Rachel McAdams

Film Review: Game Night

by Carrie Kahn on February 23, 2018

The Game‘s afoot in breezy, fun new comedy

Game Night doesn’t exactly go as planned for Max (Jason Bateman) and Annie (Rachel McAdams).

The writing/directing team of actor John Francis Daley (who played Sweets in the long-running and slightly addictive Bones) and Jonathan Goldstein made their directorial debut three years ago with the poorly received Vacation remake. They fared better with two pictures they wrote but didn’t direct: Horrible Bosses (2011) and Horrible Bosses 2 (2014); this reviewer isn’t at all embarrassed to admit that she laughed so hard during the first Horrible Bosses that she nearly hyperventilated. With Game Night, the team’s second feature directing project, Daley and Goldstein do the opposite, though, and only direct, leaving the script to screenwriter Mark Perez. That may explain why this film, which also similarly stars affable everyman Jason Bateman, doesn’t reach the comedic heights of those prior two films. But this new collaboration has resulted in a pleasant and highly amusing comedy with a sensational cast, and it yields enough genuine laughs to recommend it.
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It takes an amazing cast to make goofy material work, and this movie has both.



Marvel movies have been around so long, they’ve transitioned from feeling like momentous events to being like episodes of a very expensively made television series. We see the same characters interacting with each other in different ways, with plot threads being left open for the next film to pick up on. The newest movie from the series, Doctor Strange, breaks this pattern and creates an entirely new set of characters set in both the universe we’ve seen and ones we haven’t yet seen. [read the whole post]


Spinning Platters film critics present their top 10 films of 2015

Spinning Platters film critics Carrie Kahn and Chad Liffmann each share their ten favorite films of 2015. Here is Carrie’s list, presented in alphabetical order. (And you can find Chad’s here.)

1.) Brooklyn

Eilis (Saoirse Ronan) shares a tender moment with boyfriend Tony (Emory Cohen).

The immigrant experience in America is exquisitely captured in director John Crowley’s finely crafted film about love, loss, and longing in 1950s Brooklyn. Based on the novel by Colm Tóibín, Nick Hornby’s screenplay presents us with the intrepid young Irish woman Eilis, who leaves her family in the Irish countryside for adventure and opportunity in New York. Saoirse Ronan suberbly conveys Eilis’s gradual shift from shy newcomer to confident cosmopolitan. Called back home for a family emergency, Eilis must choose between familiar comforts and new possibilities, and Ronan depicts Eilis’s struggle with heartrending openness and aching honesty. Emory Cohen and Domhnall Gleeson, as competing suitors on opposite sides of the Atlantic, also deliver strong, sharply drawn performances.

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Film Review: Spotlight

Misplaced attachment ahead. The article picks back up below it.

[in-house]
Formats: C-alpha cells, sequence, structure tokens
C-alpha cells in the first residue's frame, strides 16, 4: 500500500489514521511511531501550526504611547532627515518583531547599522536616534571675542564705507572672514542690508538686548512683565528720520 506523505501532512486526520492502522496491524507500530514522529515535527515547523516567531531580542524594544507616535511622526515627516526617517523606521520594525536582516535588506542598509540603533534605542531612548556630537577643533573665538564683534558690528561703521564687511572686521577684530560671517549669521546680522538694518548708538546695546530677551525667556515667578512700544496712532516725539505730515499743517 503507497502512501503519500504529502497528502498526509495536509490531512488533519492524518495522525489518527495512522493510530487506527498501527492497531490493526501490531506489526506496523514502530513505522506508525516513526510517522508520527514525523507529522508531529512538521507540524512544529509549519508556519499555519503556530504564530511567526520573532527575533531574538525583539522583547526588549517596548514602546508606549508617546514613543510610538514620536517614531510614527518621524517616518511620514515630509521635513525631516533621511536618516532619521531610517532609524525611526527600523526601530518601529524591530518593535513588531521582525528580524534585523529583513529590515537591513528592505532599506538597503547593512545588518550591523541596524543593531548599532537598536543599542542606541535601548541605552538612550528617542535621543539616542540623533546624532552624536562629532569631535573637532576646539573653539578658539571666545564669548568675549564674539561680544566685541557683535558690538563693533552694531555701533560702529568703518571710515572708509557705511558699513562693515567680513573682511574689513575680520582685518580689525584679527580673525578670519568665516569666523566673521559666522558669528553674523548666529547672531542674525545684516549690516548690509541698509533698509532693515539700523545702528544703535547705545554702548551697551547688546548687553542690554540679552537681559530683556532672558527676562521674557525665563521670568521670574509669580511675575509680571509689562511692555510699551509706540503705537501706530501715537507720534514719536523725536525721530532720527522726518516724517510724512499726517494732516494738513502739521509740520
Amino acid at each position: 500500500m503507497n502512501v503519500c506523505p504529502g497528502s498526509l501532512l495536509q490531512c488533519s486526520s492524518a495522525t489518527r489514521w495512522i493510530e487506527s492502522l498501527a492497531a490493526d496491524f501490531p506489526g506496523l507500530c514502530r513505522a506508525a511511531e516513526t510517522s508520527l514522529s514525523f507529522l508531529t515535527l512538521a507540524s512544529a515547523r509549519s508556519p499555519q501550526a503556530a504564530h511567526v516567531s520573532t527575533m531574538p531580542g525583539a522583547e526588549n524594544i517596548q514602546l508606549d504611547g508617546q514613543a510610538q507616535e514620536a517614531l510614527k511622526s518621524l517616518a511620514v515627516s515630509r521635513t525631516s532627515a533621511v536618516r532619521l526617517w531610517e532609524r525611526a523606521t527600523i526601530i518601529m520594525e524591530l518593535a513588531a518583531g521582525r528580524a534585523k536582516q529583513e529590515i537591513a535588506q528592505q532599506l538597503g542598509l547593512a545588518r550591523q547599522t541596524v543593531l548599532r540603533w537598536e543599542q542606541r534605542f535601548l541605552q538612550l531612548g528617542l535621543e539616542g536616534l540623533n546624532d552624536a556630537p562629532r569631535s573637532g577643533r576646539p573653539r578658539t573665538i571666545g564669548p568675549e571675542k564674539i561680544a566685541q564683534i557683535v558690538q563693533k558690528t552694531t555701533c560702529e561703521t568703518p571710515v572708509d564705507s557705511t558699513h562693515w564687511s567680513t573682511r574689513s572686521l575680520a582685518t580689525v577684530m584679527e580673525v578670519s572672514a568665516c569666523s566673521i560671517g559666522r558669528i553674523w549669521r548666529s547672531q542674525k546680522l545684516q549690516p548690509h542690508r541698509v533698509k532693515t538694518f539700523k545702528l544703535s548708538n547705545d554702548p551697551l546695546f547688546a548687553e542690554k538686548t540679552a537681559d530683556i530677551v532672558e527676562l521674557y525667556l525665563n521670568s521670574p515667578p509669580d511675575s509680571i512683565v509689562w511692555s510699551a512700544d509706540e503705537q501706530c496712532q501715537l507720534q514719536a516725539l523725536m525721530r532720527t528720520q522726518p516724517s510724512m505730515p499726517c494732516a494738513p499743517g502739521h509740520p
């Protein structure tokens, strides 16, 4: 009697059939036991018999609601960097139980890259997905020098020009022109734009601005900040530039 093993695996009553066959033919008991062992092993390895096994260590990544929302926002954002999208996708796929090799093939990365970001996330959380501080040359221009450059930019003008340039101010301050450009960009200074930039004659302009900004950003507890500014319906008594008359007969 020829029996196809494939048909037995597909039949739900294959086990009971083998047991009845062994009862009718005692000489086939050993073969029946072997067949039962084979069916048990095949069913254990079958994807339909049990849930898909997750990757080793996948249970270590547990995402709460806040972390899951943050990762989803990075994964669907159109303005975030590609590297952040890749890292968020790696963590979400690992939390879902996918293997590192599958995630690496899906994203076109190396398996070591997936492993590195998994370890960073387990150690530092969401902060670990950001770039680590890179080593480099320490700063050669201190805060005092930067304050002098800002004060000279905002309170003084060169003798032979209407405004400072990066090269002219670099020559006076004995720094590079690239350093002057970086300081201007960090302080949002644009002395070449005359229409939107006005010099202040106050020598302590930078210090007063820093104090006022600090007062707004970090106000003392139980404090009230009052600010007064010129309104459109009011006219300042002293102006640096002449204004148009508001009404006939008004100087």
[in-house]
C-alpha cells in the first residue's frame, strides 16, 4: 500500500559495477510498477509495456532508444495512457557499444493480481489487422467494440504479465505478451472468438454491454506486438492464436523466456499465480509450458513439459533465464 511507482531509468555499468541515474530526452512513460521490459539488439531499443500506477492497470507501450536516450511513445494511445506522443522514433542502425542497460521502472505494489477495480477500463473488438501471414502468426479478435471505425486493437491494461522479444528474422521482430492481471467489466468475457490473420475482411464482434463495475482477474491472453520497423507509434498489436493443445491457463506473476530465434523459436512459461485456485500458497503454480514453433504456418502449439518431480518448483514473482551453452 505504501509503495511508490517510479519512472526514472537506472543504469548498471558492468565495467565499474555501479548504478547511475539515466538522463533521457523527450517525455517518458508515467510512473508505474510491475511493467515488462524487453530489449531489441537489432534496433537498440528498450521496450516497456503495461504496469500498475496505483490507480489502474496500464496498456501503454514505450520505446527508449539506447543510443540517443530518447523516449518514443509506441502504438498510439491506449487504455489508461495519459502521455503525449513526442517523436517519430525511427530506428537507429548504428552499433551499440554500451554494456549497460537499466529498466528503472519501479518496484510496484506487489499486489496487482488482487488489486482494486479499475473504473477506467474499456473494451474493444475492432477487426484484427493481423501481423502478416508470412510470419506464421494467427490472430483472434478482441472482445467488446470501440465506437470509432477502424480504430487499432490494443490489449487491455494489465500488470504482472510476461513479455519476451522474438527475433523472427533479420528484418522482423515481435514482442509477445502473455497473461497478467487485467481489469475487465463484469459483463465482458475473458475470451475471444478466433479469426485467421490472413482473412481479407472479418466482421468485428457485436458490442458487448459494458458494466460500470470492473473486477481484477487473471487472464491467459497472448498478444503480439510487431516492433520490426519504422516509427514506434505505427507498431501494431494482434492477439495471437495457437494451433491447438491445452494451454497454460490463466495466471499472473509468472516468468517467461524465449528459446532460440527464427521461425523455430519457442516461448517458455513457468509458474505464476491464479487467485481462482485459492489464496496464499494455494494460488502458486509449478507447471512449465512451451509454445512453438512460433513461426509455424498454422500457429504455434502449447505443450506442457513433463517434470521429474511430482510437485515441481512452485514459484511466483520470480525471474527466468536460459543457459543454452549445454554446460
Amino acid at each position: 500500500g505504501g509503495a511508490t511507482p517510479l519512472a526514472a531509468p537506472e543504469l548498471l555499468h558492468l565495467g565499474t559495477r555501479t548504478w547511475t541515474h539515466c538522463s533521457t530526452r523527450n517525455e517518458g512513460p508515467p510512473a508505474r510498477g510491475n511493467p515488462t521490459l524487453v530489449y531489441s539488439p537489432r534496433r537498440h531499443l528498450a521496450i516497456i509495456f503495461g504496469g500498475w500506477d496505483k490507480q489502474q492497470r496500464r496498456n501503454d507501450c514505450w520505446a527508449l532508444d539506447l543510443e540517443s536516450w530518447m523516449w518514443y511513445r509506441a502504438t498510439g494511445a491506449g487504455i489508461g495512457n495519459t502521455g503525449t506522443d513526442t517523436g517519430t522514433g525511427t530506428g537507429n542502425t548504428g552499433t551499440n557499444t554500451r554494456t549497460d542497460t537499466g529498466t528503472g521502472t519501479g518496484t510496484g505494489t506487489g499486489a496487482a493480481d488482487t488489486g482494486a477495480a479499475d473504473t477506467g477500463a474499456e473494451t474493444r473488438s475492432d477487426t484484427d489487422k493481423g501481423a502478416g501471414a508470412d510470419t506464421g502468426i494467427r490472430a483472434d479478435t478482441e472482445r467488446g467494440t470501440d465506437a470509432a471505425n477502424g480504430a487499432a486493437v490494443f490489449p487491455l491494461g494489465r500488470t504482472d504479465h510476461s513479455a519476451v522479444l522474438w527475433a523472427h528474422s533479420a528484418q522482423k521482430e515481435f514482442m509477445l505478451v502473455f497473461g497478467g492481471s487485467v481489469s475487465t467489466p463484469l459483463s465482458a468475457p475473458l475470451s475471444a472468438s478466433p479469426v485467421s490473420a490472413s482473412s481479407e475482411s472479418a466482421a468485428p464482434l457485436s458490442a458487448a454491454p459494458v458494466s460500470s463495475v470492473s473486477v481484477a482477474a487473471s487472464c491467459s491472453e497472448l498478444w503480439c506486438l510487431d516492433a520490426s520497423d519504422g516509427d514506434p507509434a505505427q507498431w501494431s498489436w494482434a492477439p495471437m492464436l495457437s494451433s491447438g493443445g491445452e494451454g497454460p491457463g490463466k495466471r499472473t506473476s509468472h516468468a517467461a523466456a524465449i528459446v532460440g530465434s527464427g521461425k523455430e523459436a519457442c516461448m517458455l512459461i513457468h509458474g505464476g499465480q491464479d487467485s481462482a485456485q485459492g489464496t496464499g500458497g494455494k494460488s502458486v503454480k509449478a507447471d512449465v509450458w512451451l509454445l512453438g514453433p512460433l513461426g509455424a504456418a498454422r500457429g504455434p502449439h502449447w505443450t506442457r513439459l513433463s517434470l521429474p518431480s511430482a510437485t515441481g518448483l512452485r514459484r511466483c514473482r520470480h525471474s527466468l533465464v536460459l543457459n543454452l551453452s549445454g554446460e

by Carrie Kahn on November 13, 2015

Power of the press is real hero of McCarthy’s inspiring, well-executed picture

The Boston Globe Spotlight team (from left: Rachel McAdams, Michael Keaton, and Mark Ruffalo) uncover a major story.

Writer/director Tom McCarthy is perhaps best known for his character-driven films like The Station Agent, The Visitor, and Up. With his new film Spotlight, though, McCarthy stresses the story itself, yet his film proves just as successful – if not actually more so – than his earlier pictures that favored rich character development. Indeed, not since 1976’s All the President’s Men has a film so deftly and engagingly captured the heart-pounding excitement of intrepid reporters uncovering a major story of enormous national significance.

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Film Review: Southpaw

by Chad Liffmann on July 24, 2015

Southpaw throws a flurry of clichéd punches

Melodrama make Jake —ANGRY!

Melodrama make Jake —ANGRY!

Southpaw was not what I expected. I believed and hoped that I was walking into a Rocky type fable, or maybe a modern day Raging Bull. There have been a few strong entries into the sport fighting genre in recent years, including Rocky Balboa (2006), Warrior (2011), and hopefully the upcoming Creed (2015). Sure, there are twice as many sub-par entries between the aforementioned titles, but with a superb cast headlined by limitless Jake Gyllenhaal and under the consistently solid (if not above average) direction of Antoine Fuqua (Training Day, The Equalizer), Southpaw seemed destined to be the strong sports drama entry that comes along every handful of years. Alas, it is not. The sure bets going into the final product still shine—Gyllenhaal is superb and Fuqua’s direction is effective—but the story is formulaic and surprisingly, subtly, unnervingly, kinda racist.

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Film Review: “The Vow”

by Jason LeRoy on February 10, 2012

Channing Tatum and Rachel McAdams in THE VOW

starring: Channing Tatum, Rachel McAdams, Jessica Lange, Sam Neill, Scott Speedman, Wendy Crewson

written by: Jason Katims, Abby Kohn, Marc Silverstein, and Michael Sucsy

directed by: Michael Sucsy

MPAA: Rated PG-13 for an accident scene, sexual content, partial nudity and some language

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Film Review: “Midnight in Paris”

May 27, 2011

starring: Owen Wilson, Rachel McAdams, Marion Cotillard, Michael Sheen, Kathy Bates, Carla Bruni, Adrien Brody, Tom Hiddleston, Alison Pill written and directed by: Woody Allen MPAA: Rated PG-13 for some sexual references and smoking.

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